EAST CHATHAM, N.Y.
Clomp, clomp, clomp -- thank Vespa, that sleek-looking, wasp-waisted goddess of insects, that they don’t wear combat boots or we’d never sleep. A column of tiny ants has made its way into our bedroom through the heating grate and silently marches across the floor to the bottom of a flower pot, around the pot, then along the rug where the line dissipates.
We hear not a shuffle of shoes, but march in a line they do. The mini-marchers head in one direction and then disappear. I peer at the line and realize some turn back. The string-like line is actually moving in both directions. I shift the flower pot and discover many more in and around the bottom of the pot. Maybe there is a nest in the dirt and these Gen-Xers are searching for a way out into the world.
Is it time for me to give them an assist and move the plant outdoors? Alas, this is an avocado tree I started from a pit (five months in a pot of dirt in a cold room watered only now and again) and our nights are not yet warm enough to fool the tree into thinking this is the tropics. The ants will have to wait.
Ants are peculiar creatures and have always fascinated. Ancient Greeks admired their persistent marching in formation and created a mythological army unit called Myrmidons, who were loyal to a fault, marching into battle and not flinching or stopping when one of their own fell. They star in any number of computer-generated battle flicks. Just like the unstoppable ants -- when you disrupt their onward march, the ones from behind fill in the positions created by their slain or injured comrades.
Most Formicidae, true ants, live in colonies with a queen the center of attraction and control. There is an amazing, unchanging division of labor among the hundreds of individuals in the nest. The maintenance workers maintain the intricate internal network; the patrollers patrol; the foragers forage for one and all. Soldiers are out and about, killing enemies and occasionally taking hostages back to the nest to "help out’’ with chores.
In the 18th century, ants symbolized the incredible organization of a higher power. Ants were a glory to God and were studied with the possibility of humans learning from their attributes. Some claimed that if ants took slaves, that this was natural in the animal kingdom, therefore a divine right for humans as well!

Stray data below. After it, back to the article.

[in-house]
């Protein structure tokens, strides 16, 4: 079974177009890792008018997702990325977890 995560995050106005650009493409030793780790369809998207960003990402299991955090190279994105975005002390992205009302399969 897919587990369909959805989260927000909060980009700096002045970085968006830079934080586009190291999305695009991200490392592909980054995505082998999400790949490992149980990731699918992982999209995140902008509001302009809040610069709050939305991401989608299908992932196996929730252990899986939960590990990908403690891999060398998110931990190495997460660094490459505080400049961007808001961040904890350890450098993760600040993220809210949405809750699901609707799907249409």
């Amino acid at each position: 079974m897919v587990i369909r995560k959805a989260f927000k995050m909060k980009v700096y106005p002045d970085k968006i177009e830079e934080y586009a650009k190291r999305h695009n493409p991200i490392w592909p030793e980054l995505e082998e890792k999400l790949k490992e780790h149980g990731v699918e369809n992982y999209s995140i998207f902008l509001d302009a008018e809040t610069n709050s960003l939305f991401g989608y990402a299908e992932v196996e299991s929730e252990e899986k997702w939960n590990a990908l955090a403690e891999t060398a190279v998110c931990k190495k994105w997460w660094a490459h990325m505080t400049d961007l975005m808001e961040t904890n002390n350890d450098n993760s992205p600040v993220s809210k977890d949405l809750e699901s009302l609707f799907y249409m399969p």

The social interaction between the different classes of antworkers is so exact, rigid and ultimately mesmerizing that Otto von Bismarck, the Iron Chancellor of Germany, once declared, "If I had to choose the form in which I would rather live again, I think it would be as an Ant. Just see: This little creature lives under a perfect political organization. All ants are obliged to labor, to lead a useful life; all are industrious, and perfect subordination prevails with discipline and order." St. Patrick must have rid Ireland of both snakes AND ants!
In the 19th century, science prevailed and rather than trying to imitate the complicated society of ants, men and women tried to figure out how a colony of ants act in unison as if they were a single organism. Ant farms, big and small, replaced doll houses for some children and became study sites for entomologists. The ones sold in the back of comic books lacked a queen, thus had no longevity.
Then as the 20th century rolled around, these creatures, so prevalent everywhere and so difficult to disrupt or get rid of, were thought to be a menace, especially if each nest contained two million of these merciless invaders. H.G. Wells never used little green men as scary aliens in his stories. His invaders were insect-like creatures: That black carpet of moving ants would bring fear into anyone’s heart in the "Empire of the Ants." Think, too, of the movie "Them!" where the giant ants terrorize the people of New Mexico, picking them up in their powerful mandibles, shooting them full of formic acid and devouring them.
Ants exist everywhere except the coldest regions of the world. There are 300 genera with thousands of species. An ant is immediately identifiable with its tri-part body, six legs and kinked antennae. Most live in nests in trees or underground, in hillocks or mounds, save for the true army ants who are continually on the move bivouacking whereever they end up by nightfall. Picture them pitching tents and unfurling sleeping bags. The army ants we saw in Africa (and carefully stepped over) looked like an inch-thick rope as they marched across the path and into the rainforest.
The most intriguing battalion I’ve seen is the one that climbed three stories up and onto Dylan’s (our son) porch in the middle of San Francisco. As a dark ropy unit, they slipped in under the door, walked up the kitchen cabinet to the sink, meandered in a line across the sink and counter, up the side of the refrigerator and squeezed under the rubber of the door and made their way into the freezer. They do have a keen sense of smell, but what could they possibly smell emanating from a freezer?
Who wants ants in the kitchen? When E.O. Wilson, the world famous entomologist whose specialty is ants, was asked by a colleague, plagued by these little creatures in his kitchen, what he should do, Wilson replied, "Watch where you step! and maybe give them a treat. They really like whipped cream and tuna." How did Wilson find this out? Should you give them tuna with whipped cream on top or should you give them tuna as an entrée followed by cream for dessert?
I put ant traps down, but it has not stopped my guys. I’ll have to wait until it warms up bit more and move them to the great outdoors where they belong. The shoeless shuffle will silently continue for a little bit longer.
Clellie Lynch is a regular Eagle contributor.